The performance of separation/preconcentration using magnetic particles depends mainly on the properties of magnetic core and functional cover. The size and shape of the magnetic core influence magnetic separation and convenient manipulation with particles. However, it is worth noting that the material should not retain any residual magnetism after magnetic field removal. The surface is responsible for the performance of the separation process and defines particle behavior towards surrounding environment including their affinity towards target ligand and their physicochemical stability within a solution. The broad nature of surface modifications ranging from chemical moieties to biological macromolecules determines the extent of target matter and specificity towards an analyte.

4.2. Preconcentration of Ions

Towler et al., pioneered the work on preconcentration of inorganic pollutants [142]. They used MnO2 modified magnetite microsized particles to remove Ra, Pd and Po from seawater. Although the study focused more on the environmental aspect than on analytical one, they paved the way for subsequent analytical works. For example, Wondracek et al., described magnetic core-shell silica structure functionalized with 4-amino-3-hydrazino-5-mercapto-1,2,4-triazole (Purpald) as a tool for SPE of Cu(II) from water [143]. Their material possessed an adsorption capacity which remained above 95% after 10 sorption/desorption cycles and had an enrichment factor of 98-fold suggesting use in analytical preconcentration procedures.
Cyclodextrins (CD) belong to cyclic oligosaccharides with a hydrophobic cavity and hydrophilic exterior. Organic molecules of proper size and shape can enter their cavity. Multiple hydroxyl groups of CD are known to provide compatibility with inorganic oxide surfaces via hydrogen bonding and can form complexes with ions. Magnetic particles modified with β-cyclodextrin were suggested to be suitable for organic (1-naphthylamine) and inorganic (Cu(II)) pollution cleanup and are promising for analytical separation/preconcentration [144].
The high surface-to-volume ratio, porous structure, hydrophobic nature and chemical characteristics make of carbon nanomaterial, especially single- and multiwall carbon nanotubes (SWCNT and MWCNT), makes it an ideal candidate for sorption of various inorganic/organic molecules and ions. Magnetic complexes with CNTs were reported for preconcentration/separation of U(IV), Cd(II), As(III), As(V), Ni(II), Pb(II), Zn(II) etc. [145,146,147,148,149]. However, sorption capacity and affinity of the analyte to CNTs can be improved by the attachment of additional ligands [148,150].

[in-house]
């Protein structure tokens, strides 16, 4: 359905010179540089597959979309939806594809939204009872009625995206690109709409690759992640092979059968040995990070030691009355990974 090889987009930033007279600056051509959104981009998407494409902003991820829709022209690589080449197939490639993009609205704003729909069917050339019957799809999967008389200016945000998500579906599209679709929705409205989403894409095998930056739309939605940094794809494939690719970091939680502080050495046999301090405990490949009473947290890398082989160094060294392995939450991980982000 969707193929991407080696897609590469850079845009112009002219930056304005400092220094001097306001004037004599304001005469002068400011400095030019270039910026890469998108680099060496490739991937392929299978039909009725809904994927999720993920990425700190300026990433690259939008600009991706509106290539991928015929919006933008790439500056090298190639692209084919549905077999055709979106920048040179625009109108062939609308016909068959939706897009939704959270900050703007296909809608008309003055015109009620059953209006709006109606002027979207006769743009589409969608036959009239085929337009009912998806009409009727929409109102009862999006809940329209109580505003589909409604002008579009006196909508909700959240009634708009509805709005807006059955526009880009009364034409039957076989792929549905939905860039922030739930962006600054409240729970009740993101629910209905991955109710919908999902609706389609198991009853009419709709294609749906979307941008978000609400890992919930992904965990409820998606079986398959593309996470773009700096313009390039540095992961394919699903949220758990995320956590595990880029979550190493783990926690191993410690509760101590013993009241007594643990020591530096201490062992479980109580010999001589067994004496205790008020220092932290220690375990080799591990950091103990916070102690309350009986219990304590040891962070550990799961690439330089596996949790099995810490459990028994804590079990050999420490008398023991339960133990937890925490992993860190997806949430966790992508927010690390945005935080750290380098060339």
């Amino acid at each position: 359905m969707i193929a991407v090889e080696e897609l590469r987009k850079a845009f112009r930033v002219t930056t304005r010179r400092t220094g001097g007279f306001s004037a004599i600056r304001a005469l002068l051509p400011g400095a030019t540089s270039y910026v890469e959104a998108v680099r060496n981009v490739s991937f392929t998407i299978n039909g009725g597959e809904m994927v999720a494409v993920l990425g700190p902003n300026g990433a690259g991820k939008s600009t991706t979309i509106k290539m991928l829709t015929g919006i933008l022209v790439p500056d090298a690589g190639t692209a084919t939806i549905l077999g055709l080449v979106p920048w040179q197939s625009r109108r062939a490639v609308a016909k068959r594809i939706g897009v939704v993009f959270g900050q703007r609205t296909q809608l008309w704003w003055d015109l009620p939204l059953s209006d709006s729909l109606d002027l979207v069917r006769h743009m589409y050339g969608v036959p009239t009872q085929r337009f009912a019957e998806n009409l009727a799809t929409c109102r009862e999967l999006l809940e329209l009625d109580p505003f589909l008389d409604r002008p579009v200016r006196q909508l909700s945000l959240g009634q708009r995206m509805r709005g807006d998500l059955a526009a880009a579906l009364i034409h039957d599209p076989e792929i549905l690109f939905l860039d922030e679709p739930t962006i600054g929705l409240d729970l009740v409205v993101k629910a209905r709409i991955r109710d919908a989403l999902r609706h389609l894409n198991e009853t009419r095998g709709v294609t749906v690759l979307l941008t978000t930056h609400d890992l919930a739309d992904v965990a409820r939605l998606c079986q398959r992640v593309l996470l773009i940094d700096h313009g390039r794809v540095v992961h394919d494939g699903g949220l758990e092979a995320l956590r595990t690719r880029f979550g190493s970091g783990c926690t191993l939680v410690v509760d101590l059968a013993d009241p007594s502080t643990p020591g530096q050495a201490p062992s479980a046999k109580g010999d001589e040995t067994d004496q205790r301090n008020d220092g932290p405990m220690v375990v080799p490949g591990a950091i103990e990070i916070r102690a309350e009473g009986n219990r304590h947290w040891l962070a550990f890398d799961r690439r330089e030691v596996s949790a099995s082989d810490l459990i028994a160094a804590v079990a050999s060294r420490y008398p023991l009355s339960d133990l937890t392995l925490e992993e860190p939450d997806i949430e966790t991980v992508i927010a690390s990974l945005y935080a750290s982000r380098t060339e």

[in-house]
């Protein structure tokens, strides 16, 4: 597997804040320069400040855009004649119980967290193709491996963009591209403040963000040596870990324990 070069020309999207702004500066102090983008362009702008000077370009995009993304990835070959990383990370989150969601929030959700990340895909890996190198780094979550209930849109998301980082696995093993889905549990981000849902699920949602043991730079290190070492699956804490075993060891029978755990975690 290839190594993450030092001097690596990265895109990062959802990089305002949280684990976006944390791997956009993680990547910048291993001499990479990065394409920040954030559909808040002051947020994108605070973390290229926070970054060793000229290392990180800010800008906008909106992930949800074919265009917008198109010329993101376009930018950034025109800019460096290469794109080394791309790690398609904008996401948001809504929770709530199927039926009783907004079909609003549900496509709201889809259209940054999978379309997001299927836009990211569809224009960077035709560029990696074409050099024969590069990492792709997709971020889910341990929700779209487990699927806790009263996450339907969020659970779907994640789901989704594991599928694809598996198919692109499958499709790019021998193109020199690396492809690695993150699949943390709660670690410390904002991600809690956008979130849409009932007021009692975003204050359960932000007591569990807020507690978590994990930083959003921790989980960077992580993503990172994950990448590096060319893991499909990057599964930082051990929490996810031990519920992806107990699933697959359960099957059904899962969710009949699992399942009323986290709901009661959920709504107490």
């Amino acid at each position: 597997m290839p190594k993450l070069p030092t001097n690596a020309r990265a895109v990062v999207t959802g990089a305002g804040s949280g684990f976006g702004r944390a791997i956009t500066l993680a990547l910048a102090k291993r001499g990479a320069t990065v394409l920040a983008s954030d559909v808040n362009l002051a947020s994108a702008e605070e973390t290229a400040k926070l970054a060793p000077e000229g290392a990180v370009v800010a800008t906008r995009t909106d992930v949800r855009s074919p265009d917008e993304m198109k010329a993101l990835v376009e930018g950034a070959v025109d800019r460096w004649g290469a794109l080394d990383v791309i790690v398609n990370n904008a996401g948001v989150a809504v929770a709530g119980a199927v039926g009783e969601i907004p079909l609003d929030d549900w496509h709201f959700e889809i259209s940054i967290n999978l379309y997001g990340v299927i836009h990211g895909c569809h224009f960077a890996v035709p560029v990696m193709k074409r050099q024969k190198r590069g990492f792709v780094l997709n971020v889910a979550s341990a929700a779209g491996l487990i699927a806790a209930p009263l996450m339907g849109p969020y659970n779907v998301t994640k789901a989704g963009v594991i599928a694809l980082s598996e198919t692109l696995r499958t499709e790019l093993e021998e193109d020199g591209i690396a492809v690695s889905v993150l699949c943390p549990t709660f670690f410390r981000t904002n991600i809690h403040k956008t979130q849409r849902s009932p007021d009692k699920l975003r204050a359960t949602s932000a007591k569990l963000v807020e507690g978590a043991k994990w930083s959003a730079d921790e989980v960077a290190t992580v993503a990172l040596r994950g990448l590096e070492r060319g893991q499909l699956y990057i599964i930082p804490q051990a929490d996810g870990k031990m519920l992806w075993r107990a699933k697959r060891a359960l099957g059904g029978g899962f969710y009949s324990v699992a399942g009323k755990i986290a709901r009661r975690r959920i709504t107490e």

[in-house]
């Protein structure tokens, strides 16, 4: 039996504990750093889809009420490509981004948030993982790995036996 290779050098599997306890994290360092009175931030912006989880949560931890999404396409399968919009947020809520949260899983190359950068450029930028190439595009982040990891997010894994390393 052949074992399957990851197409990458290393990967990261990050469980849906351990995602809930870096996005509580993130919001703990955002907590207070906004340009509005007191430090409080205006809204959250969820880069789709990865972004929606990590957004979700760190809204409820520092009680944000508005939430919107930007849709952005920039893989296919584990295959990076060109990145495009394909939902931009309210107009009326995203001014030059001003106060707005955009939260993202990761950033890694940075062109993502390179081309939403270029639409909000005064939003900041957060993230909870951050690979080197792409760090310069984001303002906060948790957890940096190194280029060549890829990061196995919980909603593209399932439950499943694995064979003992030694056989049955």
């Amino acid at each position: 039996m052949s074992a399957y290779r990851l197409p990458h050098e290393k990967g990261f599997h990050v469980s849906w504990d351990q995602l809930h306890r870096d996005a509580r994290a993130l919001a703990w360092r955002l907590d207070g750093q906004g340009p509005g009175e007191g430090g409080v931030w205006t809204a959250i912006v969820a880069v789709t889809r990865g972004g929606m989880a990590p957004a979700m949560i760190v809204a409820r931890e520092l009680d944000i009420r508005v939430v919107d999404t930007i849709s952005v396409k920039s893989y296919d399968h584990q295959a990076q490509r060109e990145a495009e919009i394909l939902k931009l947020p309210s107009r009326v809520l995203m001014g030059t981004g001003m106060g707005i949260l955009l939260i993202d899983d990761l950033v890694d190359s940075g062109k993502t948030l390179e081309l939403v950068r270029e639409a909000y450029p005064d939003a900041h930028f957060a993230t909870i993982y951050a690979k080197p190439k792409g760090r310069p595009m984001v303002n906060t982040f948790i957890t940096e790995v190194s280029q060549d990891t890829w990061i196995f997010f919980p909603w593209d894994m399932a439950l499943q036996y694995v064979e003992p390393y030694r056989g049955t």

Dendrimers possess a highly branched 3D structure that results in high functional groups density. Amine-terminated poly (aminoamide) dendrimers (PAMAM) exhibit increased affinity for heavy metals. Dendrimers are considered as an effective sorbent material, however, theirs recovery by centrifugation or filtration is not practically applicable. The conjugation of dendrimers to magnetic materials was recently suggested to make their separation easier. Heavy metals can be coordinated to their numerous amine moieties. Protonation of amine moieties at low pH results in the release of heavy metal. Mentioned dendrimers are promising reusable chelating agents for heavy metal preconcentration [151,152,153]. Anbia et al., reported adsorption capacities of magnetic mesoporous silica modified with melanine-based dendrimer amines of 127.24, 125.80, 115.60 and 114.08 mg·g−1 Pb(II), Cu(II), Cr(VI) and Cd(II) metal ions, respectively.

4.3. Organic Compounds

Organic compounds are a broad group of environmental pollutants from which just several groups were selected to demonstrate the suitability of magnetic solids for their separation/preconcentration. Preconcentration of dyes and pharmaceutical products are mentioned here.
Dyes often possess a complex aromatic structure, making them hardly biodegradable. They are broadly used in industry and their ability to cause negative health effects even at low concentrations has caused a global concern. Nanomaghemite particles coated with sodium dodecyl sulfate to adsorb anionic and cationic dyes (Acridine orange, Methylene blue, Brilliant blue) were reported [154,155,156]. Surfactants can form various types of micelles on the surface of mineral oxides. In the case of magnetic particles dispersed in non-polar solvent, surfactants cover particles with one hydrophobic layer (polar head groups of surfactant are attached to particles and carbonic chains are exposed to solvent). However, in polar solvent, surfactants create bilayer around particles where polar heads are exposed to solvent and are attached to particles, too. This makes the magnetic solid modified with surfactants suitable for adsorption of amphiphilic compounds. Adsorption is mediated by hydrophobic interactions and electrostatic interaction of a surfactant polar head group and target ionic group of opposite charge. Electrostatic attraction of Methyl orange and MWCNTs decorated Fe3O4 nanoparticles modified with polyaniline were reported by Zhao et al. [157].